A single identity platform for your developers to work with
You’ve been there, I’ve been there. Your internal development team comes to you with “AwesomeSauce_V2_ExpenseSystem” and they say “all you need to do is deploy this front end web service and this blah..blah..blah…identity service and oh yeah, can you do a daily export and import of all the user accounts?”. You’ve been there, right? The implementation that turns into a run-the-business project? Comment below!
Azure AD lets you turn right around to them and say “NO!!!!” Azure AD provides rest based APIs (which developers love) that your developers’ apps can use for authentication, but also to reach more information from Azure AD too. By the way, here is the Azure AD API documentation that you can give to them…and yes it includes PHP and Java code samples! Heck it even includes iOS code samples!
What does this really mean for an IT admin? Microsoft have made it easier to talk to with your developers about integrating into Azure AD than with ANY other enterprise identity platform. That makes all aspects of IT service delivery around that application much easier. It will save you time, and money, and make your users’ lives easier. Everyone wins.
Machine learning for security
Everyone has been “hacked”. Every network has been compromised.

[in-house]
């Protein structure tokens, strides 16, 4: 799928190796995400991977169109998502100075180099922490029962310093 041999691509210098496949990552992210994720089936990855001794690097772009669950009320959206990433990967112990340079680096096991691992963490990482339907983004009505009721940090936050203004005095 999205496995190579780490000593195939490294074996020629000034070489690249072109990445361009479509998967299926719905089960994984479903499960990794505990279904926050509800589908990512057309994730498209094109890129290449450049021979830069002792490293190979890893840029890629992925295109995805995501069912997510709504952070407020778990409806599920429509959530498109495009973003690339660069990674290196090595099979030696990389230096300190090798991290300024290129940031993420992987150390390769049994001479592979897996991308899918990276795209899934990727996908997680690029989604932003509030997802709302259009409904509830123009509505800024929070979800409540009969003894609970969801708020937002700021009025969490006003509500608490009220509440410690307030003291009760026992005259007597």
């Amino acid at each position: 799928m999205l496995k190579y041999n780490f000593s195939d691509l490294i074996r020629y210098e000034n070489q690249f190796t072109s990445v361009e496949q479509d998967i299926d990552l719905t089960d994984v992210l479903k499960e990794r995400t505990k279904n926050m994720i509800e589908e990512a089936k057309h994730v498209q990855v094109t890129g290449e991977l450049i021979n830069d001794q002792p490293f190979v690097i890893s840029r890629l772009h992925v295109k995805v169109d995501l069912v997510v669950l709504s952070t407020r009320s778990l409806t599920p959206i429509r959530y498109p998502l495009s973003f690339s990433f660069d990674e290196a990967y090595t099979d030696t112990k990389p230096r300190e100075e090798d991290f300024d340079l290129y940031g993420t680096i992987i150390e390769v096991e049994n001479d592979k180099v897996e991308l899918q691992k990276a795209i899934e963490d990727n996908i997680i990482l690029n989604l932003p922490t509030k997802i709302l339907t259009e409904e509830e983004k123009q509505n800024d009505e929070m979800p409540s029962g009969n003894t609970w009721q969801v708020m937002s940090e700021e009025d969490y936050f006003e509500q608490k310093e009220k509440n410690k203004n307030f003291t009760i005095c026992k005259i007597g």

If you don’t think you have, you’re probably wrong and certainly your base assumption about security is wrong. You need to assume a breach and have systems to help you identify, manage, control, isolate and report that breach. It has become imperative to know where and when your users have signed into “the system” so that you can tell your auditors what has happened. But how can you take this information and do something even more useful with it?
Azure AD provides you with reporting tools to do just that. It will show you where every login to Azure AD has occurred from, every time someone’s credentials were exercised. Azure AD will remember what devices a user accesses from, when they access, how they work and LEARN how your users behave.
Then, when something out of the ordinary happens, Azure AD will let you know!
You can see that someone in customer services has outsourced their own job to a virtual assistant in another country: Azure AD will let you know when someone did the impossible and travelled between two locations too quickly. Azure AD will let you know when someone has signed in from a device that might have been reported as having malware at some point. Azure AD can do all that by watching sign on patterns; not by being invasive and breaching your users’ privacy.
(+how to do it)
As I was writing I was including some resources but it’s always good to finish on a few ways you can get yourself started:
Free Online Learning
Microsoft Virtual Academy has a great Identity and Access Management training course to get you up and running.
Here’s a great vLab to get you up and testing quickly without having to create your own on-prem AD Lab: Launch the Azure Active Directory Fundamentals Lab
To do everything that I’ve mentioned in this article, you will need Azure AD Premium.